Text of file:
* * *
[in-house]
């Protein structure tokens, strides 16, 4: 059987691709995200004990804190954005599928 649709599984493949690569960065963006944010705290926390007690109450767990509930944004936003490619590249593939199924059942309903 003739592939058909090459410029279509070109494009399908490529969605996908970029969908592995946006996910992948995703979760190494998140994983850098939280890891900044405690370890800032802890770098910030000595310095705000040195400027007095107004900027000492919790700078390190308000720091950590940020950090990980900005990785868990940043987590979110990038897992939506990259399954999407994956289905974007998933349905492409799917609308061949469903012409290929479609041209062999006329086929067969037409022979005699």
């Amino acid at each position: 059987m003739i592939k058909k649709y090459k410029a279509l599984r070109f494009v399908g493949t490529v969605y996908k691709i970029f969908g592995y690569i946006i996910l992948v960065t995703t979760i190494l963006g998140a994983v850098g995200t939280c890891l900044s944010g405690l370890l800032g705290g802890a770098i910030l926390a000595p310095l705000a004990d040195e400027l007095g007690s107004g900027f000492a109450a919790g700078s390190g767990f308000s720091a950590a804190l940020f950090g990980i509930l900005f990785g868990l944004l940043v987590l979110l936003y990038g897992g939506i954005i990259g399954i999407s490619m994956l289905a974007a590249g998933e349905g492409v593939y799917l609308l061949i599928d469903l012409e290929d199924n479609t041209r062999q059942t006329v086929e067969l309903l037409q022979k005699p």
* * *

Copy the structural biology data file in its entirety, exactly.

[in-house]
């Protein structure tokens, strides 16, 4: 059987691709995200004990804190954005599928 649709599984493949690569960065963006944010705290926390007690109450767990509930944004936003490619590249593939199924059942309903 003739592939058909090459410029279509070109494009399908490529969605996908970029969908592995946006996910992948995703979760190494998140994983850098939280890891900044405690370890800032802890770098910030000595310095705000040195400027007095107004900027000492919790700078390190308000720091950590940020950090990980900005990785868990940043987590979110990038897992939506990259399954999407994956289905974007998933349905492409799917609308061949469903012409290929479609041209062999006329086929067969037409022979005699």
């Amino acid at each position: 059987m003739i592939k058909k649709y090459k410029a279509l599984r070109f494009v399908g493949t490529v969605y996908k691709i970029f969908g592995y690569i946006i996910l992948v960065t995703t979760i190494l963006g998140a994983v850098g995200t939280c890891l900044s944010g405690l370890l800032g705290g802890a770098i910030l926390a000595p310095l705000a004990d040195e400027l007095g007690s107004g900027f000492a109450a919790g700078s390190g767990f308000s720091a950590a804190l940020f950090g990980i509930l900005f990785g868990l944004l940043v987590l979110l936003y990038g897992g939506i954005i990259g399954i999407s490619m994956l289905a974007a590249g998933e349905g492409v593939y799917l609308l061949i599928d469903l012409e290929d199924n479609t041209r062999q059942t006329v086929e067969l309903l037409q022979k005699p």